Israel says retrieved Hamas data shows attack planned for years

The material was reportedly taken from dead or captured Palestinian gunmen

By AFP

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A pictured taken in southern Israel near the border with the Gaza Strip on December 5, 2023, shows smoke billowing following Israeli bombardment amid continuing battles between Israel and the militant group Hamas. (Photo: AFP)
A pictured taken in southern Israel near the border with the Gaza Strip on December 5, 2023, shows smoke billowing following Israeli bombardment amid continuing battles between Israel and the militant group Hamas. (Photo: AFP)

Published: Tue 5 Dec 2023, 6:25 PM

Digital devices and documents retrieved from Hamas militants after the October 7 attack reveal years of planning and a very high level of "detail and readiness", Israeli intelligence officers say.

The material taken from dead or captured Palestinian gunmen show detailed plans for an assault that aimed to cause "such a shock as to break people's spirit", one officer told reporters.

Data from mobile phones, computers, tablets, GPS devices, GoPro cameras, maps and notebooks "show years of planning on how to attack bases and kibbutzim," said another intelligence officer, both speaking on condition of anonymity.

On October 7, hundreds of Hamas and allied Gaza militants stormed into southern Israel, killing more than 1,200 people, mostly civilians, and taking about 240 hostages according to Israeli officials.

In response, Israel vowed to destroy Hamas with relentless bombardment and a ground offensive, killing around 15,900 people, mostly women and children, according to the health ministry in Hamas-run Gaza.

To analyse the material, Israel has reactivated a military intelligence unit called Amshat to plough through the numerous Arabic documents and decipher millions of pieces of electronic data.

Together, they constitute "a battle plan," one officer said. "The level of detail and of readiness are the biggest surprise."

The Amshat unit was founded after the 1973 Arab-Israeli war when Israel was blindsided by Egyptian and Syrian attacks and has been reactivated several times since.

The New York Times reported on December 1 that more than a year ago Israeli intelligence had obtained a Hamas plan giving step-by-step details of an attack similar to October 7, but which was judged to be an "imaginary" scenario.

Detailed tactical plans were discovered on computers, including objectives, names of the units involved and missions assigned to each of them, together with precise operational details, timings and a list of weapons needed.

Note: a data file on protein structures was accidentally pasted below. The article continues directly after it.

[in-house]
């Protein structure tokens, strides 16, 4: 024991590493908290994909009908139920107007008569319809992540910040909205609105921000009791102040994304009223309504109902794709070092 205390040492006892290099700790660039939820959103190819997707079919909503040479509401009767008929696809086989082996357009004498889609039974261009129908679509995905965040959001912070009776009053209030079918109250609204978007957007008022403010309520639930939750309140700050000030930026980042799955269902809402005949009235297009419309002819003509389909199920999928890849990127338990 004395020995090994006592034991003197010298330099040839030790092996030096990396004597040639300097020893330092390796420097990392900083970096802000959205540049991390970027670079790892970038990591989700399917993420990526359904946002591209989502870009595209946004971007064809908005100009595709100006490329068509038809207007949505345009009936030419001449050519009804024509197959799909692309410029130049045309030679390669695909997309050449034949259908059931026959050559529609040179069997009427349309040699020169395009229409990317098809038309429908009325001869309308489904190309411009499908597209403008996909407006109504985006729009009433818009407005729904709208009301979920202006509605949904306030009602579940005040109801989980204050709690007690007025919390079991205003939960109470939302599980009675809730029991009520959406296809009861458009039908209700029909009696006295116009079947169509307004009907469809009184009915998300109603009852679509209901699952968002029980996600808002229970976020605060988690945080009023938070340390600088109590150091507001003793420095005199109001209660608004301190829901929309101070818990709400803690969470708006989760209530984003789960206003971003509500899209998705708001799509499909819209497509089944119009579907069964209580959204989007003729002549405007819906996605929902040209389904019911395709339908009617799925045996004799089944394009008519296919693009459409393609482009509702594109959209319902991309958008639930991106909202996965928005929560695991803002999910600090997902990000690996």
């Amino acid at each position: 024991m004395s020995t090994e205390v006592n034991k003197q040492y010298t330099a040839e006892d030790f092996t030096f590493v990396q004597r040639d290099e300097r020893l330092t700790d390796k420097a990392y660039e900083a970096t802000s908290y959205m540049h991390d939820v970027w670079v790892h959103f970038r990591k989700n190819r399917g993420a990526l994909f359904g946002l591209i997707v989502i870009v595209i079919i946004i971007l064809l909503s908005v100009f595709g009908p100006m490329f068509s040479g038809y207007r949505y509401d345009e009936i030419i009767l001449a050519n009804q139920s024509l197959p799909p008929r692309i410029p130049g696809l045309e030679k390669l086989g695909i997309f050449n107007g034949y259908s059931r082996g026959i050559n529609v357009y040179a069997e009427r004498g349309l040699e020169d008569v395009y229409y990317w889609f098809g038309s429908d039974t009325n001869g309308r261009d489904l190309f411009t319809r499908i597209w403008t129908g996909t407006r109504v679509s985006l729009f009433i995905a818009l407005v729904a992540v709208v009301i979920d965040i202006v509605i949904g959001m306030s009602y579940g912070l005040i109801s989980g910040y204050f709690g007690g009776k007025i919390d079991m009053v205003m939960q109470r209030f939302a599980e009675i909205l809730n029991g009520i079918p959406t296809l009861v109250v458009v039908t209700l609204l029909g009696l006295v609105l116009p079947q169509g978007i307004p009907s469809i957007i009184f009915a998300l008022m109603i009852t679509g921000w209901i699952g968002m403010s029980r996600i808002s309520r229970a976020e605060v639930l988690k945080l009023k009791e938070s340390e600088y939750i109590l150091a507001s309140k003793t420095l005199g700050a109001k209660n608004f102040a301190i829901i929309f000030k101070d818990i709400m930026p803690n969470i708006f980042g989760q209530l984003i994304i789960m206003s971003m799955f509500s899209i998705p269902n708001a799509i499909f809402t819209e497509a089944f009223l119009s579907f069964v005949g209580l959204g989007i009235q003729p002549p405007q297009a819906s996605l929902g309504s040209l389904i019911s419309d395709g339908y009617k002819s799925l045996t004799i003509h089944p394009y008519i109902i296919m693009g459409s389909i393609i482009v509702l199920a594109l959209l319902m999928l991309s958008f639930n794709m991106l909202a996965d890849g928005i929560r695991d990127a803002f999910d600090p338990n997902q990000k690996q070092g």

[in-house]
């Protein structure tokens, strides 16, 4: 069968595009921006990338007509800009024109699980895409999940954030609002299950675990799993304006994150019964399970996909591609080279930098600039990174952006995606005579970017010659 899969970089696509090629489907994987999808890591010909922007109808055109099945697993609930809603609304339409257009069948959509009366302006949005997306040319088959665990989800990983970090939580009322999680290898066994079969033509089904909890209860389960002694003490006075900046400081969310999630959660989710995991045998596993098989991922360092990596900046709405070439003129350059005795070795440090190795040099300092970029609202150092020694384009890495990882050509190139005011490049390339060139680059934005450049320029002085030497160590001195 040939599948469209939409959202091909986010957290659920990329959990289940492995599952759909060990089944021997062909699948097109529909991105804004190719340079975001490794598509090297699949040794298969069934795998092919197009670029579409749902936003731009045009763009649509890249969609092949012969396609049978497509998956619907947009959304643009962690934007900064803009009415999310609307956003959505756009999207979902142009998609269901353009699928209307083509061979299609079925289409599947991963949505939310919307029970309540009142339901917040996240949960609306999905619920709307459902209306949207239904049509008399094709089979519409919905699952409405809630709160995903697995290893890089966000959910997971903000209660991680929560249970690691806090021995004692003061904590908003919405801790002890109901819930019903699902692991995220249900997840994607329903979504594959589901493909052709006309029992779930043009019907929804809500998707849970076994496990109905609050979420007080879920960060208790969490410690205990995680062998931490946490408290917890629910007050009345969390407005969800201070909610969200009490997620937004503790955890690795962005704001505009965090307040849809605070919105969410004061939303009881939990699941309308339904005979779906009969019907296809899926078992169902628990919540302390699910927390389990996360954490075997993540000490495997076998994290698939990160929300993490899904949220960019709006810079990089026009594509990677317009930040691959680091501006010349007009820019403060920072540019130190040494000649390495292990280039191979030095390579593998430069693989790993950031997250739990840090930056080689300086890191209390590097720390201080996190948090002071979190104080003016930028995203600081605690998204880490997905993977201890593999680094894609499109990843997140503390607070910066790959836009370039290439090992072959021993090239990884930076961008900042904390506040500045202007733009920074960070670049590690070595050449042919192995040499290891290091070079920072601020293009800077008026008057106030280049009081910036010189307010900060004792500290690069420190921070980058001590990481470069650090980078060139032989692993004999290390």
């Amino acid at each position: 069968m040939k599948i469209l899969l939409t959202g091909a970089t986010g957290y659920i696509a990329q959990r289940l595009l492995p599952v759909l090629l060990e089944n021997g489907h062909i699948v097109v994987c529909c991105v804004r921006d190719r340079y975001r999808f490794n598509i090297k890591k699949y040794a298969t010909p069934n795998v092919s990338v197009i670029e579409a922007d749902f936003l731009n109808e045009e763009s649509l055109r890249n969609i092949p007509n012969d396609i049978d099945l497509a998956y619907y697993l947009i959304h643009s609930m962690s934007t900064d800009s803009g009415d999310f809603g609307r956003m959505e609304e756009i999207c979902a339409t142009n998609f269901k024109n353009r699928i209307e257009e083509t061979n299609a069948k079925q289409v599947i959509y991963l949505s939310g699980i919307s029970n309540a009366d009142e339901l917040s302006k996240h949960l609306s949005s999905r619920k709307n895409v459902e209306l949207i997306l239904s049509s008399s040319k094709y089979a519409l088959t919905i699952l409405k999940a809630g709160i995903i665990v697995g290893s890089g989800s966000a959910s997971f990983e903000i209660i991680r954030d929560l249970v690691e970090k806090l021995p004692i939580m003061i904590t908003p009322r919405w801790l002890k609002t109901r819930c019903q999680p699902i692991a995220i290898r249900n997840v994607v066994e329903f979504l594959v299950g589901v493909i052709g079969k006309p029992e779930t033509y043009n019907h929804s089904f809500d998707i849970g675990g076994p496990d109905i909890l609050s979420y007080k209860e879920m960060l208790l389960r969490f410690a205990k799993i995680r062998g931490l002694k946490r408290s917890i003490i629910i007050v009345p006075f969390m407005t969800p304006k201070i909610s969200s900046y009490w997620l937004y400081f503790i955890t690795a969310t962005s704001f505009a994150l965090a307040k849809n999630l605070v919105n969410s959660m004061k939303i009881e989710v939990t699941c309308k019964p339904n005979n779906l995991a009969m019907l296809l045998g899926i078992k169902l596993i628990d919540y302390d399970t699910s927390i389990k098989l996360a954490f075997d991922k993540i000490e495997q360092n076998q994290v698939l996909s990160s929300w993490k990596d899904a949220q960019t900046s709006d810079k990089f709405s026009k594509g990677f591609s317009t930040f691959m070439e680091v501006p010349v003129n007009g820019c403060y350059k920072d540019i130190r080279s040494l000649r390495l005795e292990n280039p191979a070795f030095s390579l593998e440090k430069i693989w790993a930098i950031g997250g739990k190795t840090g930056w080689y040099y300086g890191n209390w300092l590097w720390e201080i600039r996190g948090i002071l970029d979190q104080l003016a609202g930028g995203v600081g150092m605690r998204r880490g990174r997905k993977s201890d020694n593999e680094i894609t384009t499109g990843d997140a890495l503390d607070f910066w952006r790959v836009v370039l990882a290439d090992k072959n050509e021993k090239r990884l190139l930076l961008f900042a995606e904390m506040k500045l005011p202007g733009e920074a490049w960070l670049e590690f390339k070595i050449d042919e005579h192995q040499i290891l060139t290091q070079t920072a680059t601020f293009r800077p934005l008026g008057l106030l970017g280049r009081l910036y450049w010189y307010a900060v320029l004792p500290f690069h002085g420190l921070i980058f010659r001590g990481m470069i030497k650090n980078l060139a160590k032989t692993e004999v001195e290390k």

There was a detailed hand drawing of the military outpost of Nahal Oz, which Hamas seized.

On the bodies of dead fighters were found satellite photos and precise plans of two of the attacked kibbutzim.

Media reports have already speculated that Palestinians and Israeli Arabs workers may have helped draw up detailed maps of the kibbutzim. But it was not immediately clear where the knowledge of the military base had come from.

The media briefing was also told that "part of the training was on how to take hostages" and that "checklists" and "phrase books" had been found.

The checklist seen by AFP tells militants to cover the eyes and tie the hands of all adult hostages.

It adds that the hostage-takers should "kill those who cause problems or seek to escape".

A conversation guide shown to AFP includes around 50 expressions in Hebrew transcribed phonetically, including "shut up", "don't move", "hands in the air" and "lie down".

Surprisingly, some documents found were unrelated to the October 7 attack, including several deemed to be of high military value.

"Some of the Hamas fighters were kept in the dark and did not know what would happen," said one officer.

"A lot of them came with things that were not relevant to the raid, some with cars used on a daily basis," said the other.

In the mountain of information, one intelligence officer said, "some things were known, some are new ... We have to find the gold nugget".

One officer said that a detailed map of southern Gaza had been found, identifying previously unknown Hamas military installations.

Journalists were also told that Amshat had obtained images of tunnels in Gaza, without being told how these were obtained.

The images showed long corridors, reinforced by concrete and metal, wide and high enough for a vehicle to pass through.

One intelligence officer said they would "not be surprised" if there were more than 500 kilometres (300 miles) of deep, interlacing tunnels in total.

"All of Gaza Strip is a matrix of tunnels... Imagine how many hostages you can put inside."

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